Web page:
Minding Their Own Beeswax
How busy are bees, really?
Photograph by Thinkstock.
New York has witnessed an uptick in honeybee swarms this spring, reversing a long decline in the honeybee population and keeping the NYPD’s bee expert very busy. How busy are bees, really?
They’re pretty industrious but not as busy as some other animals. A honeybee might work anywhere from just a few hours a day to about 12, depending on its role in the beehive. For example, worker bees tasked with the daily foraging of nectar or pollen generally spend nearly every hour of daylight outside—but as soon as it gets dark they get to head back to the nest and relax. (Honeybees don’t sleep the same way that humans do—they don’t have eyelids, for one—but they do stop moving, relax their muscles, and let their antennae gradually slump.) Worker bees whose duties lie within the nest don’t have it easy, either—they stay a little busy around the clock, tending to the honeycombs, fanning their wings to keep the nest cool, but they do take frequent breaks. Queens are also busy, if relatively immobile, laying more than 1,000 eggs each day. Drones, by contrast, are quite lazy. They don’t leave the hive until early afternoon, at which time they carouse around in packs, and when they get home just a few hours later, they rely on the worker bees to feed them.
To remain as efficient as possible, bees take the day off when there’s ugly weather—if the temperature drops into the 50s, or if it looks like it’s going to rain, or if there are strong winds (above about 15 mph). Also on cold winter days, honeybees stay back in the hive, where they clump together to stay warm—though staying warm, which involves bees taking turns buzzing their wings to warm the others, is a lot of work. On the other hand, on nice days honeybees may be asked to work overtime: If the flowers are particularly rich with nectar, or if there’s lots of pollen that’s ripe for collection, forager bees will go back to the hive to recruit even more numbers.
The real reason we call productive people “busy bees” probably has more to with the kind of work bees do than with how busy they are. Since bees are social animals with highly specialized workforces, their work bears a strong resemblance to ours. Similarly, beavers are often used to describe hardworking individuals (i.e., eager beavers), and beavers are also animals who are social, build impressive structures, and perform work for which the reward doesn’t come until much later.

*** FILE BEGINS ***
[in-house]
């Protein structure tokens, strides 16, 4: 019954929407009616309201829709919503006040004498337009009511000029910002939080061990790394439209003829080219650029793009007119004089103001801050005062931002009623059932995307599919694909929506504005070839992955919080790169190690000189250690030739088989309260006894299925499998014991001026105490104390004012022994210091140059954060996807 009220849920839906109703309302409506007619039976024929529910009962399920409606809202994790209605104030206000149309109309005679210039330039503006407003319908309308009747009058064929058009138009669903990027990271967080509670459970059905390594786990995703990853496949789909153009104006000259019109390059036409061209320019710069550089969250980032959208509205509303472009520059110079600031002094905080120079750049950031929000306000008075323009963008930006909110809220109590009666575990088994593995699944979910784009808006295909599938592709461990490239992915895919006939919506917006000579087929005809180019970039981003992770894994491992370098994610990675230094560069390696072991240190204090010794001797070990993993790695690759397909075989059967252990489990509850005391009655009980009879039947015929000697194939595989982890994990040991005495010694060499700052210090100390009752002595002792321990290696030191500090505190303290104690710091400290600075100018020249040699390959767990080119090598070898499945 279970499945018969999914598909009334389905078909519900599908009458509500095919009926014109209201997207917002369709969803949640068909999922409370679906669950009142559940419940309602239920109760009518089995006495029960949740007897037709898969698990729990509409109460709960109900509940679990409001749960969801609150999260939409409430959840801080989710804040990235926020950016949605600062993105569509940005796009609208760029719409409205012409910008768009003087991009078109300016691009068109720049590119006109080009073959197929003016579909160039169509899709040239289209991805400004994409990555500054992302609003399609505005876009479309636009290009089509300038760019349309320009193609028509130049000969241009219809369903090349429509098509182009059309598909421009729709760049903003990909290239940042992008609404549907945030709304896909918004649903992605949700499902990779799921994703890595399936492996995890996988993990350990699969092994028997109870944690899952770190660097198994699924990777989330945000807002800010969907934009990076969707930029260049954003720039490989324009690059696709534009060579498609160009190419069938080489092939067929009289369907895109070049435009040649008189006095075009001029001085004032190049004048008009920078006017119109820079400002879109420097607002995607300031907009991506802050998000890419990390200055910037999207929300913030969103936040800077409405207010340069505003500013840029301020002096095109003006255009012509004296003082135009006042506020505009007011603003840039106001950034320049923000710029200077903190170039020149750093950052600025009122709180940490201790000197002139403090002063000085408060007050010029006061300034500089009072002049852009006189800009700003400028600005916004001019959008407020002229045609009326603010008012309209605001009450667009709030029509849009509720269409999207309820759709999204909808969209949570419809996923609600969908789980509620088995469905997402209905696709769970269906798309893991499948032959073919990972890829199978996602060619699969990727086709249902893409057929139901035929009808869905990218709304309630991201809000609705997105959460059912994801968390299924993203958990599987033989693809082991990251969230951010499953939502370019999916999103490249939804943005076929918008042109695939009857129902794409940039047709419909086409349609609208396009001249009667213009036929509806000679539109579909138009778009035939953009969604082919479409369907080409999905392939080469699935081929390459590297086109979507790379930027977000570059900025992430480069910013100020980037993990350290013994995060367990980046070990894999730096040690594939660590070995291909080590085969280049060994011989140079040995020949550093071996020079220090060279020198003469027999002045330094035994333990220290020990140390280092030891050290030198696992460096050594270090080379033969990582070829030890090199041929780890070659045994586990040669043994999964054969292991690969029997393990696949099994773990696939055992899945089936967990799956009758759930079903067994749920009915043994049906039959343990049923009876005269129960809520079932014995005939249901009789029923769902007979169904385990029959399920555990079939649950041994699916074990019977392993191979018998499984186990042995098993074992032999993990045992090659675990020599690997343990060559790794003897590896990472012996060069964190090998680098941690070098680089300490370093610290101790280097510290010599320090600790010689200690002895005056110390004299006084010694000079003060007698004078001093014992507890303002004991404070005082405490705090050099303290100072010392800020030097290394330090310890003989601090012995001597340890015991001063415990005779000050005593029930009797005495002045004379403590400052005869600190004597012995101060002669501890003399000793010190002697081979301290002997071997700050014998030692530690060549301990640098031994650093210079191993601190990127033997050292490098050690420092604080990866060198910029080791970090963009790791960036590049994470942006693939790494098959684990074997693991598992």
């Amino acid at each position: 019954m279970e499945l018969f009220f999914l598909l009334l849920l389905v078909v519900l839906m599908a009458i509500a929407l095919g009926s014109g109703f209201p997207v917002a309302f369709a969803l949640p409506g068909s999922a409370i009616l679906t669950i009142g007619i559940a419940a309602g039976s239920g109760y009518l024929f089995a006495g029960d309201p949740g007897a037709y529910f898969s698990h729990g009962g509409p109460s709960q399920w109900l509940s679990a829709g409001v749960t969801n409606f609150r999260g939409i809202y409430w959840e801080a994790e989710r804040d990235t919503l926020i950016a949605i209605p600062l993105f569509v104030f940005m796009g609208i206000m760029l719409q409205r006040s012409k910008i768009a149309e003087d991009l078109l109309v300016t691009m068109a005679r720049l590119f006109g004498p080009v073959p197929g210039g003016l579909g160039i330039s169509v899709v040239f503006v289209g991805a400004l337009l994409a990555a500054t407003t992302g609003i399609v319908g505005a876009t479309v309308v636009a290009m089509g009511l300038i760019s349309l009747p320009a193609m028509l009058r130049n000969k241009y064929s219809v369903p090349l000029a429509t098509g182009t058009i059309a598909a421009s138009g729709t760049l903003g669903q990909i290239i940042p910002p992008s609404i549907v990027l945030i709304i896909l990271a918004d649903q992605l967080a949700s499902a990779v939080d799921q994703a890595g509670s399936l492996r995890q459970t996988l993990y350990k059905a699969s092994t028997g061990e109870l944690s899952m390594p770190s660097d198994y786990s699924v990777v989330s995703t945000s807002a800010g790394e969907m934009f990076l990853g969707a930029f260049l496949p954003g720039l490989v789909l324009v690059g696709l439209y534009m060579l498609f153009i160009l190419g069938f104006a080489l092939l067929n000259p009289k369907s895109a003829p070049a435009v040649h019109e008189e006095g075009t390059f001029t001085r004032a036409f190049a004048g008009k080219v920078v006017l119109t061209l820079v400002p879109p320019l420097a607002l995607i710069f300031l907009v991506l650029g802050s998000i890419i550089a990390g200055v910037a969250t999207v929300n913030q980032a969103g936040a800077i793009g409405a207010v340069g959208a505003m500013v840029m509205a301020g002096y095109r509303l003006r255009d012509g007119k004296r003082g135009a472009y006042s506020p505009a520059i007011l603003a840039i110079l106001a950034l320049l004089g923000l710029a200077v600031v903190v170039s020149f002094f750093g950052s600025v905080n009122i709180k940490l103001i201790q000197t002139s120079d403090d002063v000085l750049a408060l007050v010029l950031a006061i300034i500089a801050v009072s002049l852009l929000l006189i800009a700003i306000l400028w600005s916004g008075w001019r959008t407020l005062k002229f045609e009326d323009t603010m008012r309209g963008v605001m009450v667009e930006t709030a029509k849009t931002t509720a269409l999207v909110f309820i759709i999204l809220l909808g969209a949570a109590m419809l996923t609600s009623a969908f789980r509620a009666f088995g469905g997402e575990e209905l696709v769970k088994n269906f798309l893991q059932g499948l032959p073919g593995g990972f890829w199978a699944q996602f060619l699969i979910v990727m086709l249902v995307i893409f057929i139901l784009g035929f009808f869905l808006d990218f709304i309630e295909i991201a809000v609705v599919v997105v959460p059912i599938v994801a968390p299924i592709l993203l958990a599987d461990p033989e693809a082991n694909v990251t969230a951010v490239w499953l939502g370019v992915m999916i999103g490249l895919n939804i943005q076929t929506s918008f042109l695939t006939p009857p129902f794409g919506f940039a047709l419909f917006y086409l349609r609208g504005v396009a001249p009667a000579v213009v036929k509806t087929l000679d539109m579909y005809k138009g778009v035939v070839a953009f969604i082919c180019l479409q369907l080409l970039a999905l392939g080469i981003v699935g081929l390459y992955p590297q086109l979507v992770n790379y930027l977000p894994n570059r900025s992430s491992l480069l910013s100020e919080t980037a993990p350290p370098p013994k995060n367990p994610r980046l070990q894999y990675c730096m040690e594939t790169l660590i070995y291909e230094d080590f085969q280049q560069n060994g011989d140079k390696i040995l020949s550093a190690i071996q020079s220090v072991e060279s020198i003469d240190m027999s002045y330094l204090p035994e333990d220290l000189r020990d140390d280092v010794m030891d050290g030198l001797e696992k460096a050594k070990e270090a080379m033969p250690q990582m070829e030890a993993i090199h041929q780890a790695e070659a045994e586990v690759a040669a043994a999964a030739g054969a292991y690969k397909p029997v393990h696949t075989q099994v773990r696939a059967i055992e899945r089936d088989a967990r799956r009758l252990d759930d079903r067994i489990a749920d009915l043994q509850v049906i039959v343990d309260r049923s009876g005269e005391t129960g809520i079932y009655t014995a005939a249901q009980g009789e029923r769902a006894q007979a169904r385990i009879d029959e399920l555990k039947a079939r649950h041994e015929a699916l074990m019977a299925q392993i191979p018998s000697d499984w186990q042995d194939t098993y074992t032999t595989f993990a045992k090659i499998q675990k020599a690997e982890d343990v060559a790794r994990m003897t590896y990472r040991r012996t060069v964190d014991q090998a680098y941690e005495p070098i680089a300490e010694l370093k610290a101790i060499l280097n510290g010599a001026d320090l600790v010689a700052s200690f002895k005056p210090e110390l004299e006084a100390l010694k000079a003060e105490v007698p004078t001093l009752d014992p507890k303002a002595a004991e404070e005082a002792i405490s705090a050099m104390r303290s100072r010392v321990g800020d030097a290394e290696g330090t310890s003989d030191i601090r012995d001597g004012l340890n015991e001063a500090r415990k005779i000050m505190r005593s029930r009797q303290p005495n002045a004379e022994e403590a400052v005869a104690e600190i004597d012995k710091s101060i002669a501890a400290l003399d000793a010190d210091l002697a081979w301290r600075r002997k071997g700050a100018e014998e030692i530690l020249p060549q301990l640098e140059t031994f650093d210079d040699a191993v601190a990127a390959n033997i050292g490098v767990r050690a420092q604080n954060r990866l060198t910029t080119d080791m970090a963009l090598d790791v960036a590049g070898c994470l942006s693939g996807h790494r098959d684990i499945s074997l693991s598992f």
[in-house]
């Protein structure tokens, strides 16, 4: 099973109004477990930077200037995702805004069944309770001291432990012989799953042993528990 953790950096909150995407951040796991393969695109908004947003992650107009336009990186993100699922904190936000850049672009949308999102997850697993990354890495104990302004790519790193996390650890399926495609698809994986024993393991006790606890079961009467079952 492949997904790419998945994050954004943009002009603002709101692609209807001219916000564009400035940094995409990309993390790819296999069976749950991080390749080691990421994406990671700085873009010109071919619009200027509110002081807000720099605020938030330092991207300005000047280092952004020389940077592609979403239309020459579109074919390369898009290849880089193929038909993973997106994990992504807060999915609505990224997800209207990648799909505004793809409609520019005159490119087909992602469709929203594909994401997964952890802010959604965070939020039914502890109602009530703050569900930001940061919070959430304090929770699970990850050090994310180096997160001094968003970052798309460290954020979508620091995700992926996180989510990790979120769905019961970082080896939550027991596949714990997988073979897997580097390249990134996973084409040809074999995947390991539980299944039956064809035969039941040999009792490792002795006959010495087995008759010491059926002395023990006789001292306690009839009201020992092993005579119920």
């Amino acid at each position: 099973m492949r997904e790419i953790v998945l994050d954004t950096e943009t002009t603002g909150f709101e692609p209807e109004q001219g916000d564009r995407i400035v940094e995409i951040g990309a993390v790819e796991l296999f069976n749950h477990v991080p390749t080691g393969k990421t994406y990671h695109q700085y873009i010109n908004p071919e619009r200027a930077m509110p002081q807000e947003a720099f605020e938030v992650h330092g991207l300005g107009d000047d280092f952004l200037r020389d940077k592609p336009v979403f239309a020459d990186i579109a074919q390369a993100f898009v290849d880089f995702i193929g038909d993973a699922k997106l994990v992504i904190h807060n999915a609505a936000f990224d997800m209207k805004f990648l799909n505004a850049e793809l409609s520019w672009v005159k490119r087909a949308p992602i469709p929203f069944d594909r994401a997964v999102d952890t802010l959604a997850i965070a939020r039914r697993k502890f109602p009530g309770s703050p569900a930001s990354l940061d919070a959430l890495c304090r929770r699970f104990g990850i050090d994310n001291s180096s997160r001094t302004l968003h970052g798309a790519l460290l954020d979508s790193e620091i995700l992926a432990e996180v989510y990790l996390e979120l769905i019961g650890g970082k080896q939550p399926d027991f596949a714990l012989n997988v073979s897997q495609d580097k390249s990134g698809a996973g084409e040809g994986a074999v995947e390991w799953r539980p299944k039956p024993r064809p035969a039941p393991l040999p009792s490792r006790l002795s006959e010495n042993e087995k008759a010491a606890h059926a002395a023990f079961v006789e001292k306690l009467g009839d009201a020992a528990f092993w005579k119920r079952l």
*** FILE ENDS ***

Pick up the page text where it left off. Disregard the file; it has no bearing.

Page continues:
Busy people have been compared to bees since at least the 15th and 16th centuries. In The Canterbury Tales, for example, women are described as “busy as bees” in their work to deceive men. The association between beavers and dutiful workers seems to have come later: Work like a beaver was used in the United States to describe conscientious employees as early as the 18th century, and eager beaver described overzealous employees as early as the 20th. Many modern societies have taken the association as a model. The city of Manchester, England, adopted the bee as “a symbol of Manchester’s industry,” during the Industrial Revolution. Mormon iconography strongly features beehives as models of industrious society—it’s because of Mormon pioneers that Utah is sometimes called the “Beehive State” (there’s also a beehive on the flag), and its motto is “Industry.”
To determine which animals are really the hardest working, consider the ones with the highest metabolic demands. Some of these animals, such as shrews and hummingbirds, must busy themselves enough to eat nearly their whole weight in food every day.
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Explainer thanks Norman Gary, Brian Johnson, Robbin Thorp of the University of California, Davis; and Thomas Webster of Kentucky State University.
Forrest Wickman is a Slate staff writer. He writes for Explainer and Brow Beat, and lives in New York. Follow him on Twitter.